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Saturday, July 12, 2014

In through the out door



Traveling off the beaten path always attracted me. When I was a kid my dad used to take me hunting and fishing with him. I learned to navigate through the trackless forests. Directions from dad would be like: hike though the hard woods to the ridge line, go south until you meet up with the cedar swamp. Skirt the east side of the swamp until you come to a brook. Follow the brook down stream until you hit the blue line (old survey marks). Follow the blue line until you find the old woodyard. Cross the woodyard to the logging road. Take the road until you get back to the truck. Sometimes my directions from dad were just a series of compass points.

Just to make things interesting, often the names of places were of features that were no longer there: The horse hovel, the Double Decker (a two story logging camp once stood there), the Old Ford. Someone had driven a Ford car down a logging road so far that he was never able to get it back out. It sat there for decades, long enough to be a landmark. Then it was removed, but people still refereed to the place as the Old Ford.

Actual maintained hiking trails didn't really catch on with me until years later. Even then, my bushwhacking nature could not be contained. There are a lot of things to see that are not on maintained trails. Often trails were just a quick way to get to an interesting off-trail area.

Coming back into civilization could be a little awkward. Quite a few times I'd come out of the woods and see the back of some sign. Once I got to the front of the sign it would say something like “no trespassing.” Well, it was a bit late for that, wasn't it? Worse were the signs warning of some danger -that I'd already walked though.

Traveling by small sailboat brought back some of those slightly awkward moments from my youth. A shallow draft sailboat allowed us into a lot of little places that other boats would stay away from. Often we'd go to shore on the kayak to walk the dog in some park. After walking across the whole park, we'd see “no dogs allowed” signs. Too late. We also got to visit some nice places that apparently had a front gate with visitor's fees. One time we actually came out though the “In” door and tried to pay the entrance fee. That only confused them.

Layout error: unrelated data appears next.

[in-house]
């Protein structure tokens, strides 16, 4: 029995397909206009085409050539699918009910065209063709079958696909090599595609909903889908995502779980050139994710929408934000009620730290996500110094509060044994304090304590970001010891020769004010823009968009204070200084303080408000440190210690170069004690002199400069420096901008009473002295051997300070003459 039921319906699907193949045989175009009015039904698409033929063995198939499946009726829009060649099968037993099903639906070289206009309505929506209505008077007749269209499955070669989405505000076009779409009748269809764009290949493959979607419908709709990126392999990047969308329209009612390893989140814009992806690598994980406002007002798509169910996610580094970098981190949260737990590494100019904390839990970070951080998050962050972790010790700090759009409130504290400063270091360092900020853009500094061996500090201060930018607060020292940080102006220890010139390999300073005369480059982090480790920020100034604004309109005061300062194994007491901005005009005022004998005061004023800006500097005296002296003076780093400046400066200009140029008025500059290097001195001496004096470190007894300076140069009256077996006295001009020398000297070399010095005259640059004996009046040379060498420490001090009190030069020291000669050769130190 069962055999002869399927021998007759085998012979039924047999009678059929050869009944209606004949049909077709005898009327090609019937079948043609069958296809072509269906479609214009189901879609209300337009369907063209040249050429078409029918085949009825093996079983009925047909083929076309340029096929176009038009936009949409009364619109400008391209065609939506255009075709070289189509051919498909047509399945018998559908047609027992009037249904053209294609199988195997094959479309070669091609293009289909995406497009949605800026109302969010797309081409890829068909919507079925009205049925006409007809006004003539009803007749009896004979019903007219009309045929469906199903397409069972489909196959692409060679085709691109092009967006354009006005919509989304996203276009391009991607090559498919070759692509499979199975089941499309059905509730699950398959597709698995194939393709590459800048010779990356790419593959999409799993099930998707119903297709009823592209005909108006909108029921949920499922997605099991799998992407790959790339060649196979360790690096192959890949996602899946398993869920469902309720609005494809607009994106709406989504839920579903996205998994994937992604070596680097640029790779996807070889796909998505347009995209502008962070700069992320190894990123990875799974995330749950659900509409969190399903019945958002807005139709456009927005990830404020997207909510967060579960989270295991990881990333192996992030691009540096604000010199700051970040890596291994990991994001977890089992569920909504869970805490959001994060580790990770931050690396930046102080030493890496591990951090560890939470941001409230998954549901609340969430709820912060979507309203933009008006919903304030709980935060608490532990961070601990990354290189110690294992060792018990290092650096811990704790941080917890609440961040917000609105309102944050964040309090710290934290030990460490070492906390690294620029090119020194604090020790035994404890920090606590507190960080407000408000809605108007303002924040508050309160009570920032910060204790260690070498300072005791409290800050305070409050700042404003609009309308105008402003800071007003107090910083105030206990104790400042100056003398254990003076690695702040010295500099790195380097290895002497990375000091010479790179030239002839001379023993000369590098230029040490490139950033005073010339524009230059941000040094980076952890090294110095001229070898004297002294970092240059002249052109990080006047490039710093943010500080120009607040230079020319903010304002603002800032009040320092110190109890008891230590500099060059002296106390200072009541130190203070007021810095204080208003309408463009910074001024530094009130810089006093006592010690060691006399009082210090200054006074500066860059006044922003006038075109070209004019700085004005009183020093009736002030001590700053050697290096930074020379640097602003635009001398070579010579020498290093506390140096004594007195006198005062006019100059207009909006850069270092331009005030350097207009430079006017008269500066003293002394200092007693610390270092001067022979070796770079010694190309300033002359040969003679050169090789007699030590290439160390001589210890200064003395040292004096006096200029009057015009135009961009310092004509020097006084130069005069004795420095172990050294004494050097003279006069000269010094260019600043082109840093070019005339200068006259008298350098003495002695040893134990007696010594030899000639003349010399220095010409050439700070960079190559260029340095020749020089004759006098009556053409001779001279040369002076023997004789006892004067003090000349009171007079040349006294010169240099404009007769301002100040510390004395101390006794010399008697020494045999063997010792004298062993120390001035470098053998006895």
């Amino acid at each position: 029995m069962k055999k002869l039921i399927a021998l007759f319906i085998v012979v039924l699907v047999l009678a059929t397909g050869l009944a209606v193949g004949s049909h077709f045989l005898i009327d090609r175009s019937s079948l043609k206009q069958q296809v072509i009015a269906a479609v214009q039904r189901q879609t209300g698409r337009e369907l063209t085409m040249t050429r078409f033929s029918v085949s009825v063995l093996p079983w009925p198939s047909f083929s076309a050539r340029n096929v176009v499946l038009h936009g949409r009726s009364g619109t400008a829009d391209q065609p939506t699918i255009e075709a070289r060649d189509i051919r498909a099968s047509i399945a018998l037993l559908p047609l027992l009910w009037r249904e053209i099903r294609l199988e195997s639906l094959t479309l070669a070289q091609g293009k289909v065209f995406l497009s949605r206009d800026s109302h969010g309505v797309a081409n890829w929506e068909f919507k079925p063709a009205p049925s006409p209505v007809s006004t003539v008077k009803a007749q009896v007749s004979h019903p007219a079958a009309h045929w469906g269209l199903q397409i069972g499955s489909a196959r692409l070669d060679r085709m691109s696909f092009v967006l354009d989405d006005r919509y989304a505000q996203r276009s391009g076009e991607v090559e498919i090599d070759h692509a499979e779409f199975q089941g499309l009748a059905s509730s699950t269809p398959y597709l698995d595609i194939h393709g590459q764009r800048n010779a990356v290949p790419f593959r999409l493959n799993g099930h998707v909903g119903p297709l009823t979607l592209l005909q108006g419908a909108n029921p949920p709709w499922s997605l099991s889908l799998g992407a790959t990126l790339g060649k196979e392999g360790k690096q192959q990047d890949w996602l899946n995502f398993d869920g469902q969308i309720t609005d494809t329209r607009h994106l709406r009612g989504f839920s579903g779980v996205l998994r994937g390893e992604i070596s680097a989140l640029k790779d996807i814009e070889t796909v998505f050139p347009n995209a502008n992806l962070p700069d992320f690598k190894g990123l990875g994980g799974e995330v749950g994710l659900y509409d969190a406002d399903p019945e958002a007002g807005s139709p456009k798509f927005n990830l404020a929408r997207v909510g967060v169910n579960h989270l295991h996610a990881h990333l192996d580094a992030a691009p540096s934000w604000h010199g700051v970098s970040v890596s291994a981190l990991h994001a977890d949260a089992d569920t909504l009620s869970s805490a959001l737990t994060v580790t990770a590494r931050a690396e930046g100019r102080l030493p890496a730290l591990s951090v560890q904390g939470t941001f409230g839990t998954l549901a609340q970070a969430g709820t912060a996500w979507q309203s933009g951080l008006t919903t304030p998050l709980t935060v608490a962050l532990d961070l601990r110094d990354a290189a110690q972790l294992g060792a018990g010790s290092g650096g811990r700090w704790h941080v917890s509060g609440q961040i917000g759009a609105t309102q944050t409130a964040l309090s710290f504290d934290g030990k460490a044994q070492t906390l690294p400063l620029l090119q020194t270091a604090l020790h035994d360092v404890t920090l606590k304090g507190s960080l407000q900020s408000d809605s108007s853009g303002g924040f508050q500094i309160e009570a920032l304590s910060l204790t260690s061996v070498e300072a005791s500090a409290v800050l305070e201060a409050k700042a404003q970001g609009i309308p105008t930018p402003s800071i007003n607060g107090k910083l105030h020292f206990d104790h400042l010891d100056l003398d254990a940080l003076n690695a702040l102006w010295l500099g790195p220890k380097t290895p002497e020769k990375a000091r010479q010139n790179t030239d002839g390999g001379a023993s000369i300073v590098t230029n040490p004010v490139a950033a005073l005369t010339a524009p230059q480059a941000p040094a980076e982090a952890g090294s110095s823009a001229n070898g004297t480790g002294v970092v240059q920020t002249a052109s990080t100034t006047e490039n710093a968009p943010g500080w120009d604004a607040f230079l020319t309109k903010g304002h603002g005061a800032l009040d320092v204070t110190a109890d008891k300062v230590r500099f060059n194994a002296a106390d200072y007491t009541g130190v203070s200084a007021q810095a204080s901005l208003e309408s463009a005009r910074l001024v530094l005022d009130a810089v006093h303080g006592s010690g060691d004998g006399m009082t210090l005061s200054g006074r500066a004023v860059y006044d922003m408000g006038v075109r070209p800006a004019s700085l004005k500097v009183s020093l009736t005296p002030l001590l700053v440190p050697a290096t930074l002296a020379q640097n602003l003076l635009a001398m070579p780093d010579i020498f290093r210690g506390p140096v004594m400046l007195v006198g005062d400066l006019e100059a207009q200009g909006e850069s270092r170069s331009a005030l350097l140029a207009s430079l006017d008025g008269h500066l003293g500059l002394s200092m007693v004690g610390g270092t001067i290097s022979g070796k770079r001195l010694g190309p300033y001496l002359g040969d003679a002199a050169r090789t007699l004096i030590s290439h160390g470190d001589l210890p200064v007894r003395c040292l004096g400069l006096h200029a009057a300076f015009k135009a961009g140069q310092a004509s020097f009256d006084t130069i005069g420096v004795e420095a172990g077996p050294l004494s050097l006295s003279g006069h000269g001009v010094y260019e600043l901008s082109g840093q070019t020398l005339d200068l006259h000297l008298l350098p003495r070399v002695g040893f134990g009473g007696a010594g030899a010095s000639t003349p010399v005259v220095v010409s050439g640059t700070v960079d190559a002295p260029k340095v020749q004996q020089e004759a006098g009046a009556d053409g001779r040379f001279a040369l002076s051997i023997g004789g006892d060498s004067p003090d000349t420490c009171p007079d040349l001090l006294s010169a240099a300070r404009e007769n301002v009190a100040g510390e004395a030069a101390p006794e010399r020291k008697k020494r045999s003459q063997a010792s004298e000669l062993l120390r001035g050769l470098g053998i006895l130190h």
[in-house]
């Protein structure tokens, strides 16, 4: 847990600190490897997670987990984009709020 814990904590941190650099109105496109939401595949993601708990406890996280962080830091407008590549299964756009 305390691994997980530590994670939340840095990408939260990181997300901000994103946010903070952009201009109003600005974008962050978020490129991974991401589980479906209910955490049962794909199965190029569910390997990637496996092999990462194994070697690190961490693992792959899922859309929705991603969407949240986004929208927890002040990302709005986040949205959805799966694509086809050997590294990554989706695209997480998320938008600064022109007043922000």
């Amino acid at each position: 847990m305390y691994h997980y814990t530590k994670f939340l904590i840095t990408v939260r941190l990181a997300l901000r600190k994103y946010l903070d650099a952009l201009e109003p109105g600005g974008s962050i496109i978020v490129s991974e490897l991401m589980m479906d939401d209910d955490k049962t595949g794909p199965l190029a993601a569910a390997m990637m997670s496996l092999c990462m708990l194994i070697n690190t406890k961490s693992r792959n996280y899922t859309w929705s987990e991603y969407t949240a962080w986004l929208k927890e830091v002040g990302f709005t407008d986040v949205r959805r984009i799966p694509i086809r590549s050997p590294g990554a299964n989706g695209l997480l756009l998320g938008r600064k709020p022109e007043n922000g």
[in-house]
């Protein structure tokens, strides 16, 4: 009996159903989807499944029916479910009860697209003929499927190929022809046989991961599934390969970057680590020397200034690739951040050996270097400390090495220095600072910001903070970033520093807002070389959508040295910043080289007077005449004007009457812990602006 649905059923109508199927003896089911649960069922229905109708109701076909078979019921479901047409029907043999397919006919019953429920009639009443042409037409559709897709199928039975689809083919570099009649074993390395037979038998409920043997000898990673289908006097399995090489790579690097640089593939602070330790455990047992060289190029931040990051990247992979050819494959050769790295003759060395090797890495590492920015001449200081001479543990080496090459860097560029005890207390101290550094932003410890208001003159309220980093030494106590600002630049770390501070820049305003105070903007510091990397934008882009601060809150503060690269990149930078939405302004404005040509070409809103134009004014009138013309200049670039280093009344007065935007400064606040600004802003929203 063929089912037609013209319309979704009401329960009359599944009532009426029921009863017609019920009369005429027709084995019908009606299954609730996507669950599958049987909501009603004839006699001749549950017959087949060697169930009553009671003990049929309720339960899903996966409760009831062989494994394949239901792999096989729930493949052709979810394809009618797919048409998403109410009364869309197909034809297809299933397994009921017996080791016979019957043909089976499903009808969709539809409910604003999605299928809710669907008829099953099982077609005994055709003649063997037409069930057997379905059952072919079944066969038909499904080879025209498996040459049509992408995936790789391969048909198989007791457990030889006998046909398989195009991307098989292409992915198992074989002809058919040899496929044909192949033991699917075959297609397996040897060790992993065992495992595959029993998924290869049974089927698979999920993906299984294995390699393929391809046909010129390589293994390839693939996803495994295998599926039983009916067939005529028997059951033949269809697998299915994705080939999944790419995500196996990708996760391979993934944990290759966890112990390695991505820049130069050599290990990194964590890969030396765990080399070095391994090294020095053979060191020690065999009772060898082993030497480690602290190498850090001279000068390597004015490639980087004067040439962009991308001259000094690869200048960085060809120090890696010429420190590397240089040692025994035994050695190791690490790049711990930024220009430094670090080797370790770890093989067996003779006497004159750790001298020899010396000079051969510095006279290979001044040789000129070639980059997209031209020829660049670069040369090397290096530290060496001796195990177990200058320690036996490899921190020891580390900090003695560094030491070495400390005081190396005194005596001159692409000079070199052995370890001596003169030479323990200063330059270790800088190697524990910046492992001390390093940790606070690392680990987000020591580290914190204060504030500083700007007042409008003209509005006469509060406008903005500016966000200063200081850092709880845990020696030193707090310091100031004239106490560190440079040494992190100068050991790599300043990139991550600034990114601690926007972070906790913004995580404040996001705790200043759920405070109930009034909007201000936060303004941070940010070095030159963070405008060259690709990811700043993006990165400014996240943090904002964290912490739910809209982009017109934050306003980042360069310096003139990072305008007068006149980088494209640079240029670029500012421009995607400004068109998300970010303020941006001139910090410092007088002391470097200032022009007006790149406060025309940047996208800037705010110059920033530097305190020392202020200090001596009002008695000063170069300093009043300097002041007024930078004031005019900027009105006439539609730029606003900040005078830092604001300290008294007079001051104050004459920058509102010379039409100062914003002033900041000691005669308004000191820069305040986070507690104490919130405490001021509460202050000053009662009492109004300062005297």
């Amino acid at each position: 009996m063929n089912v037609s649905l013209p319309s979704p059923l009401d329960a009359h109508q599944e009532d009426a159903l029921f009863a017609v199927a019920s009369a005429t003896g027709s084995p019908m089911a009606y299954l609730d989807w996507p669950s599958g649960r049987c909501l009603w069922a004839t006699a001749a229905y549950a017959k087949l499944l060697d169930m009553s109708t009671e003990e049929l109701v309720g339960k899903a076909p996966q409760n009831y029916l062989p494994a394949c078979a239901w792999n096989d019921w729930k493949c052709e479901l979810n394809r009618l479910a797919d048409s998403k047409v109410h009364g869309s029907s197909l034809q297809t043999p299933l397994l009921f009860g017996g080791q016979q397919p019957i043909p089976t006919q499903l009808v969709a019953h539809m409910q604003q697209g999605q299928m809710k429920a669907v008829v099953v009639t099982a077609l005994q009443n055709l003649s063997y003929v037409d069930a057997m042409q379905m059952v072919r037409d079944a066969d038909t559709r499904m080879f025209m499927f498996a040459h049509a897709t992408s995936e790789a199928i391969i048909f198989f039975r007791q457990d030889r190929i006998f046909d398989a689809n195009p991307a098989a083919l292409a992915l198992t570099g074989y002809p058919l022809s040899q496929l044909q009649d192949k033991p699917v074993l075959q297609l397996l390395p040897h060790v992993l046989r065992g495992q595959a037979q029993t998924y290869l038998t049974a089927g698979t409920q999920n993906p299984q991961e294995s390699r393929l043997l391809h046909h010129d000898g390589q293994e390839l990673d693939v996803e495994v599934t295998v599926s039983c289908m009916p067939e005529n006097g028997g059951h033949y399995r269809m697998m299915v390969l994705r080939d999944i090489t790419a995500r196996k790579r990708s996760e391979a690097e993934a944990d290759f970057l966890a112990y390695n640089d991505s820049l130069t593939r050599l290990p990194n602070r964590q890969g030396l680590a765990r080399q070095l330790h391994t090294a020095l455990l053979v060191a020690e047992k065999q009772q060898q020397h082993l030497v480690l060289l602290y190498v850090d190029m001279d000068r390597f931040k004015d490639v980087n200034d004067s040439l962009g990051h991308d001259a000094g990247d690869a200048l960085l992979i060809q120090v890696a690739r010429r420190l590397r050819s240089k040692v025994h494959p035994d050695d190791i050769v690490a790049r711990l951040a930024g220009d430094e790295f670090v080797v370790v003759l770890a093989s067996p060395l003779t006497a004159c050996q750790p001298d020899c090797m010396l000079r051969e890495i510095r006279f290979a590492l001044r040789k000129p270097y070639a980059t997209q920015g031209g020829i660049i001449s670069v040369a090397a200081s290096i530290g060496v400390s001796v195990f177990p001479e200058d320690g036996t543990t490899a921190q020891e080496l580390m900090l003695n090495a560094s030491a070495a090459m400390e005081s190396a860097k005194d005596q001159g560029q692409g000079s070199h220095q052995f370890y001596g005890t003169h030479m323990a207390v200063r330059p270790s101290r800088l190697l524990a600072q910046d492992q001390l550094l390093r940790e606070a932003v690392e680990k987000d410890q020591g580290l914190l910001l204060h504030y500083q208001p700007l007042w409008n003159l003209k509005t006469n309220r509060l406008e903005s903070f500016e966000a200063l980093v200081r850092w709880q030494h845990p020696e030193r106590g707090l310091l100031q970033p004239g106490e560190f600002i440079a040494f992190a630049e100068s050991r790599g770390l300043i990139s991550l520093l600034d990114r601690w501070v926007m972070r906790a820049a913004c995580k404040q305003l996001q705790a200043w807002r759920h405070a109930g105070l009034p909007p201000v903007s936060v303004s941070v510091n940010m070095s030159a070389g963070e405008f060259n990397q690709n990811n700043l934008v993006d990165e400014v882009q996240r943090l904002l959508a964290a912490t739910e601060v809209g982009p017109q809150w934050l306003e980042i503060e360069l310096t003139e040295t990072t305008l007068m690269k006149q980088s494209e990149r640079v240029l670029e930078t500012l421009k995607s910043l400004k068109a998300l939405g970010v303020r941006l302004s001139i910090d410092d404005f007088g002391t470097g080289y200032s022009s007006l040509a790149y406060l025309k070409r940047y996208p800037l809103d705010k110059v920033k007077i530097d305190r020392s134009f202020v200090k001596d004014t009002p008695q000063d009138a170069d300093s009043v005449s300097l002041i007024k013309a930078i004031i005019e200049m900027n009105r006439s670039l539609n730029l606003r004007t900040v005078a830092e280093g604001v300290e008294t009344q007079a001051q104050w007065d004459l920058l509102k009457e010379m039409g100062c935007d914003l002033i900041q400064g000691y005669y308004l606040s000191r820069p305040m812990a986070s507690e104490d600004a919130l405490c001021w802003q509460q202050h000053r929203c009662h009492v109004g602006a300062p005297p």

Then there were the times we stopped at places during times they were closed and no one was supposed to be there. Oops again! How was I supposed to know the hours of some random place we decided to stop? If people really didn't want visitors from the water side of their property, that's where they'd post signs. I generally respect those signs -after all, there are plenty of places without them.

Only one time did I have a run it with a security guard. A friend and I were on an extended canoe trip. We knew there was a dam under repair and the whole area had been put off-limits. We were trying to find a safe and legal way to portage around the dam. The guard caught us scouting on foot and chewed us out. After listening to him go on and on we just walked away from him. Unarmed security guards get no respect.

It's one thing to take the road less traveled. It's something else to travel where there is no road at all.

For what it's worth, as a kid I had time coloring within the lines.

-Sixbears





6 comments:

  1. I may be one of only a handful of folks in the area who knows where "the end of the pavement" is. A brick road from town used to come out our valley to the edge of our district, then it turned to gravel. It was all covered with asphalt a couple years after I was born.

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    1. Now people would look at you like you were nuts. Of course, I've gotten used to that look myself.

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  2. I basically grew up in the woods because that is where I spent all my free time. Best place in the world for a kid (and grown-ups, too).

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  3. Those were interesting stories about finding out too late the rules.

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    1. Good thing that over the years I've come to take a more and more casual view of rules.

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